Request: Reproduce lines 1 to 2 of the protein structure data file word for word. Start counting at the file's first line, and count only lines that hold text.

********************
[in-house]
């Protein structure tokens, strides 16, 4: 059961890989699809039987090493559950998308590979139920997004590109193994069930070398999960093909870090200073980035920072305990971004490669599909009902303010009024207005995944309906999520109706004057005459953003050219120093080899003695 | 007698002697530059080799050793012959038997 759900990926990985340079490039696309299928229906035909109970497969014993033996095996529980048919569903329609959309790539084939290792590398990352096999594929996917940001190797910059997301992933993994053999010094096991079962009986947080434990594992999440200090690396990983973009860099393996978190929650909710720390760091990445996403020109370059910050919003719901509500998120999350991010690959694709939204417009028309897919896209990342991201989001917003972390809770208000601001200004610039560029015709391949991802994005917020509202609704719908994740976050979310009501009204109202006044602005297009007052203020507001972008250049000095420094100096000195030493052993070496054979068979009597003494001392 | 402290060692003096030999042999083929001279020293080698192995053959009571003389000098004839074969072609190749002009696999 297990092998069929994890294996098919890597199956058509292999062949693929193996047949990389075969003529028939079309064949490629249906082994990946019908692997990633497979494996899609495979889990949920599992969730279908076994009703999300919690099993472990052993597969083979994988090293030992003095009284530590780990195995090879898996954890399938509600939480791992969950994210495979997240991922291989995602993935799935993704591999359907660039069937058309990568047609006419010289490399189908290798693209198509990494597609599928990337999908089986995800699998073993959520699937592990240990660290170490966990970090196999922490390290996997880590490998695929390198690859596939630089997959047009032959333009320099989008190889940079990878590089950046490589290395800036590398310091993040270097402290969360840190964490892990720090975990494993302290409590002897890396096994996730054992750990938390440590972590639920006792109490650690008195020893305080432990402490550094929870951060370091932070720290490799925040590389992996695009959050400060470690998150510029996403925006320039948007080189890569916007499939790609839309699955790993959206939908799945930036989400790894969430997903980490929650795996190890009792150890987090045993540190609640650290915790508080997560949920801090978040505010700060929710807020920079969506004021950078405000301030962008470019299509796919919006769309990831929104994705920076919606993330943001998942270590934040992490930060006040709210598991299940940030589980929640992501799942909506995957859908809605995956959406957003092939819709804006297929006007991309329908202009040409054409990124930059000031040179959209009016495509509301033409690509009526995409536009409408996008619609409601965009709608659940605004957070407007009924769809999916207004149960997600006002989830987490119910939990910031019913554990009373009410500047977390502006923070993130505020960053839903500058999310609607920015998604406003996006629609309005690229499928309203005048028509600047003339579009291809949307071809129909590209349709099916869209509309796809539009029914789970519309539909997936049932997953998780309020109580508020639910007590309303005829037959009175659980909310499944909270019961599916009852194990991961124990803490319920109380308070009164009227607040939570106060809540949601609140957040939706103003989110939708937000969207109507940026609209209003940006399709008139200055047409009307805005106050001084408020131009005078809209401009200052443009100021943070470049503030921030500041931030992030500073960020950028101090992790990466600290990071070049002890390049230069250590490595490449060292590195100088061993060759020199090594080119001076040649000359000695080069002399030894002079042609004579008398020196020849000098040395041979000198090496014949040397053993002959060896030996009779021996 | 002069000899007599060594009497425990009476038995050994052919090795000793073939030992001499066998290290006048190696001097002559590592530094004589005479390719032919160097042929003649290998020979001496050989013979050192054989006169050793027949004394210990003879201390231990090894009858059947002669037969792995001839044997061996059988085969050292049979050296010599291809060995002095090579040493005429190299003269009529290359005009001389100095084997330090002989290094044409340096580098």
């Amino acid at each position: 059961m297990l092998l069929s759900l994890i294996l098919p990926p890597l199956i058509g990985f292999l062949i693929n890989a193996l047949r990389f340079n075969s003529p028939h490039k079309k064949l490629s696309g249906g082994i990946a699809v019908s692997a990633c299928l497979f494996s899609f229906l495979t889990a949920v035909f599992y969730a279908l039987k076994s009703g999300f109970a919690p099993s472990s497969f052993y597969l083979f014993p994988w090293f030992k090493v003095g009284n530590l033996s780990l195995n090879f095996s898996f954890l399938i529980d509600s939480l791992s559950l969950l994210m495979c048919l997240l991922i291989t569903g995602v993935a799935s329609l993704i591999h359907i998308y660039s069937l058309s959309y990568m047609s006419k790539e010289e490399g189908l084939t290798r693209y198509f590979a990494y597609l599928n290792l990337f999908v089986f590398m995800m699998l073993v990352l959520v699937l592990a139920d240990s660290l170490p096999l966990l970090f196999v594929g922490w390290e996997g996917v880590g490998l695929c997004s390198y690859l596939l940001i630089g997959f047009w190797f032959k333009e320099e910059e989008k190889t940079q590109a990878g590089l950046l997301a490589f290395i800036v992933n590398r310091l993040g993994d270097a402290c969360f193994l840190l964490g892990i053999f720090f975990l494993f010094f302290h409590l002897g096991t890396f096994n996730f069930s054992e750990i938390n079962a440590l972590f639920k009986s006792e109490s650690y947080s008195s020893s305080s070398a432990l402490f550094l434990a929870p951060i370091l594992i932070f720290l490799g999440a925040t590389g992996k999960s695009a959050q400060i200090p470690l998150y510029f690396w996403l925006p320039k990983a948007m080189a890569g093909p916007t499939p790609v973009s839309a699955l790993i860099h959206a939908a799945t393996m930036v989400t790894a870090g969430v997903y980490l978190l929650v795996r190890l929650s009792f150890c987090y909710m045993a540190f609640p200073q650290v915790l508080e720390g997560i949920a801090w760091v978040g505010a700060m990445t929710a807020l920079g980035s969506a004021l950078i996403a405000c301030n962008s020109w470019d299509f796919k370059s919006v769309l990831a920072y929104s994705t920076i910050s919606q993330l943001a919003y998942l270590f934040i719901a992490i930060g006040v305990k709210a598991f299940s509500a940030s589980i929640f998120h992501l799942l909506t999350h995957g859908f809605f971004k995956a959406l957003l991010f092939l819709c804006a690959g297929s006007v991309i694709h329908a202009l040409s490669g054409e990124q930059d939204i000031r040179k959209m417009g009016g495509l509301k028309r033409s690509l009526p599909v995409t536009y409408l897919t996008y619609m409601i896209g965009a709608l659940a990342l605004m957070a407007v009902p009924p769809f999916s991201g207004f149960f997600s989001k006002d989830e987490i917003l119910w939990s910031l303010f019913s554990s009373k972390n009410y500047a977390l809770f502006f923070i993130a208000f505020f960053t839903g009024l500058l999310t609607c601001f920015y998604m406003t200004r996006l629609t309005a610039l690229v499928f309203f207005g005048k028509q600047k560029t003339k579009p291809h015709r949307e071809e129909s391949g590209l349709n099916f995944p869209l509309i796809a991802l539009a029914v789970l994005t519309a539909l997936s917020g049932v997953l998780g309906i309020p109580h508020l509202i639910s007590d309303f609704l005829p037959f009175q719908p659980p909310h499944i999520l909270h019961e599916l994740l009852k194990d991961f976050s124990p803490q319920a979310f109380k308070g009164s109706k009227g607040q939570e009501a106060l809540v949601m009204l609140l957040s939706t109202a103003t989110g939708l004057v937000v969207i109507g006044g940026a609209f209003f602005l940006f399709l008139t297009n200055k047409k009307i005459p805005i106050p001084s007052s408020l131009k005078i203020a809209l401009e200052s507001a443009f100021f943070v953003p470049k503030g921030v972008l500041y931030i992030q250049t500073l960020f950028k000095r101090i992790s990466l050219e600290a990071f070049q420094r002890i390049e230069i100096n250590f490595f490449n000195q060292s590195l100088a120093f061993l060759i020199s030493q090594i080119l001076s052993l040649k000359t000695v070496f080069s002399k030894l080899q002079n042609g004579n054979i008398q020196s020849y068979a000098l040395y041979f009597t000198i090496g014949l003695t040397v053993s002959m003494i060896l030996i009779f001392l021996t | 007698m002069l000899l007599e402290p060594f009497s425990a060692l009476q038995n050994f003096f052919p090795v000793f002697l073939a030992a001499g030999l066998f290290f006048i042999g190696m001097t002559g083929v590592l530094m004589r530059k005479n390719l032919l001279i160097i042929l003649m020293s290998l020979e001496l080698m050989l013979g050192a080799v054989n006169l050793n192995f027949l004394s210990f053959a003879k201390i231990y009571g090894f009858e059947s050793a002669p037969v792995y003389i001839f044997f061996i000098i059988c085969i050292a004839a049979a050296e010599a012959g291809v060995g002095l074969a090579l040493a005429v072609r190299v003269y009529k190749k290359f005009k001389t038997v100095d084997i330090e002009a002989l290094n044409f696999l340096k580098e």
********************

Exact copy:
[in-house]
């Protein structure tokens, strides 16, 4: 059961890989699809039987090493559950998308590979139920997004590109193994069930070398999960093909870090200073980035920072305990971004490669599909009902303010009024207005995944309906999520109706004057005459953003050219120093080899003695 | 007698002697530059080799050793012959038997 759900990926990985340079490039696309299928229906035909109970497969014993033996095996529980048919569903329609959309790539084939290792590398990352096999594929996917940001190797910059997301992933993994053999010094096991079962009986947080434990594992999440200090690396990983973009860099393996978190929650909710720390760091990445996403020109370059910050919003719901509500998120999350991010690959694709939204417009028309897919896209990342991201989001917003972390809770208000601001200004610039560029015709391949991802994005917020509202609704719908994740976050979310009501009204109202006044602005297009007052203020507001972008250049000095420094100096000195030493052993070496054979068979009597003494001392 | 402290060692003096030999042999083929001279020293080698192995053959009571003389000098004839074969072609190749002009696999 297990092998069929994890294996098919890597199956058509292999062949693929193996047949990389075969003529028939079309064949490629249906082994990946019908692997990633497979494996899609495979889990949920599992969730279908076994009703999300919690099993472990052993597969083979994988090293030992003095009284530590780990195995090879898996954890399938509600939480791992969950994210495979997240991922291989995602993935799935993704591999359907660039069937058309990568047609006419010289490399189908290798693209198509990494597609599928990337999908089986995800699998073993959520699937592990240990660290170490966990970090196999922490390290996997880590490998695929390198690859596939630089997959047009032959333009320099989008190889940079990878590089950046490589290395800036590398310091993040270097402290969360840190964490892990720090975990494993302290409590002897890396096994996730054992750990938390440590972590639920006792109490650690008195020893305080432990402490550094929870951060370091932070720290490799925040590389992996695009959050400060470690998150510029996403925006320039948007080189890569916007499939790609839309699955790993959206939908799945930036989400790894969430997903980490929650795996190890009792150890987090045993540190609640650290915790508080997560949920801090978040505010700060929710807020920079969506004021950078405000301030962008470019299509796919919006769309990831929104994705920076919606993330943001998942270590934040992490930060006040709210598991299940940030589980929640992501799942909506995957859908809605995956959406957003092939819709804006297929006007991309329908202009040409054409990124930059000031040179959209009016495509509301033409690509009526995409536009409408996008619609409601965009709608659940605004957070407007009924769809999916207004149960997600006002989830987490119910939990910031019913554990009373009410500047977390502006923070993130505020960053839903500058999310609607920015998604406003996006629609309005690229499928309203005048028509600047003339579009291809949307071809129909590209349709099916869209509309796809539009029914789970519309539909997936049932997953998780309020109580508020639910007590309303005829037959009175659980909310499944909270019961599916009852194990991961124990803490319920109380308070009164009227607040939570106060809540949601609140957040939706103003989110939708937000969207109507940026609209209003940006399709008139200055047409009307805005106050001084408020131009005078809209401009200052443009100021943070470049503030921030500041931030992030500073960020950028101090992790990466600290990071070049002890390049230069250590490595490449060292590195100088061993060759020199090594080119001076040649000359000695080069002399030894002079042609004579008398020196020849000098040395041979000198090496014949040397053993002959060896030996009779021996 | 002069000899007599060594009497425990009476038995050994052919090795000793073939030992001499066998290290006048190696001097002559590592530094004589005479390719032919160097042929003649290998020979001496050989013979050192054989006169050793027949004394210990003879201390231990090894009858059947002669037969792995001839044997061996059988085969050292049979050296010599291809060995002095090579040493005429190299003269009529290359005009001389100095084997330090002989290094044409340096580098």